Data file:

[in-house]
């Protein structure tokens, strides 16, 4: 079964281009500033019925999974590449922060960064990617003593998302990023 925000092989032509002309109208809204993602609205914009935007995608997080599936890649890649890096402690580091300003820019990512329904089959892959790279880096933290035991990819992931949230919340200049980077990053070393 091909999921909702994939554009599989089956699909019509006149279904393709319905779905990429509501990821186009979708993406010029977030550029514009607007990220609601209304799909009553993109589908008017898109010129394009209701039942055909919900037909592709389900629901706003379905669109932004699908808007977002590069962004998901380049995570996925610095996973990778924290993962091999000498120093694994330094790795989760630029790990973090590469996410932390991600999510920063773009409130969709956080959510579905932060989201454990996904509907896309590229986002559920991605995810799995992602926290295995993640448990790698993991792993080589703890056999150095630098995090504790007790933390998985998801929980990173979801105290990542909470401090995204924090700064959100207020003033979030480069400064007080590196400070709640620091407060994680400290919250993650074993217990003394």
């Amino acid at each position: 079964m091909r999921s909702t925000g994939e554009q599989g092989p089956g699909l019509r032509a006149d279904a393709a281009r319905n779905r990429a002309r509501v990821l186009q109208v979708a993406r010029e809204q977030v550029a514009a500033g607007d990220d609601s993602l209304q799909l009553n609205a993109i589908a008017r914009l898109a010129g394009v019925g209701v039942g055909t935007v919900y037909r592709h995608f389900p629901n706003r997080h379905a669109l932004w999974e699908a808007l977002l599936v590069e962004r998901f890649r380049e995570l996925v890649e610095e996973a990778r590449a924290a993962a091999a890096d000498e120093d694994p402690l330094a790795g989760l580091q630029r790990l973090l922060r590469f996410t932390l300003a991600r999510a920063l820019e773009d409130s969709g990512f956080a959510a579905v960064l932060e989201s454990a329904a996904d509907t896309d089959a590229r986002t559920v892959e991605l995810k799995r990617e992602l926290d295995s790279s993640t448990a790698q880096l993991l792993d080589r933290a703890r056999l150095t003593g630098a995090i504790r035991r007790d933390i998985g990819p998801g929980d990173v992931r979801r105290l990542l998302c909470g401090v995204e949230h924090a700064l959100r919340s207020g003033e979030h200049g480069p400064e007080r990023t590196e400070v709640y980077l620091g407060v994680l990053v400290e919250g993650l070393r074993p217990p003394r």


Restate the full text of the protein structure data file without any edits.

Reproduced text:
[in-house]
């Protein structure tokens, strides 16, 4: 079964281009500033019925999974590449922060960064990617003593998302990023 925000092989032509002309109208809204993602609205914009935007995608997080599936890649890649890096402690580091300003820019990512329904089959892959790279880096933290035991990819992931949230919340200049980077990053070393 091909999921909702994939554009599989089956699909019509006149279904393709319905779905990429509501990821186009979708993406010029977030550029514009607007990220609601209304799909009553993109589908008017898109010129394009209701039942055909919900037909592709389900629901706003379905669109932004699908808007977002590069962004998901380049995570996925610095996973990778924290993962091999000498120093694994330094790795989760630029790990973090590469996410932390991600999510920063773009409130969709956080959510579905932060989201454990996904509907896309590229986002559920991605995810799995992602926290295995993640448990790698993991792993080589703890056999150095630098995090504790007790933390998985998801929980990173979801105290990542909470401090995204924090700064959100207020003033979030480069400064007080590196400070709640620091407060994680400290919250993650074993217990003394």
């Amino acid at each position: 079964m091909r999921s909702t925000g994939e554009q599989g092989p089956g699909l019509r032509a006149d279904a393709a281009r319905n779905r990429a002309r509501v990821l186009q109208v979708a993406r010029e809204q977030v550029a514009a500033g607007d990220d609601s993602l209304q799909l009553n609205a993109i589908a008017r914009l898109a010129g394009v019925g209701v039942g055909t935007v919900y037909r592709h995608f389900p629901n706003r997080h379905a669109l932004w999974e699908a808007l977002l599936v590069e962004r998901f890649r380049e995570l996925v890649e610095e996973a990778r590449a924290a993962a091999a890096d000498e120093d694994p402690l330094a790795g989760l580091q630029r790990l973090l922060r590469f996410t932390l300003a991600r999510a920063l820019e773009d409130s969709g990512f956080a959510a579905v960064l932060e989201s454990a329904a996904d509907t896309d089959a590229r986002t559920v892959e991605l995810k799995r990617e992602l926290d295995s790279s993640t448990a790698q880096l993991l792993d080589r933290a703890r056999l150095t003593g630098a995090i504790r035991r007790d933390i998985g990819p998801g929980d990173v992931r979801r105290l990542l998302c909470g401090v995204e949230h924090a700064l959100r919340s207020g003033e979030h200049g480069p400064e007080r990023t590196e400070v709640y980077l620091g407060v994680l990053v400290e919250g993650l070393r074993p217990p003394r």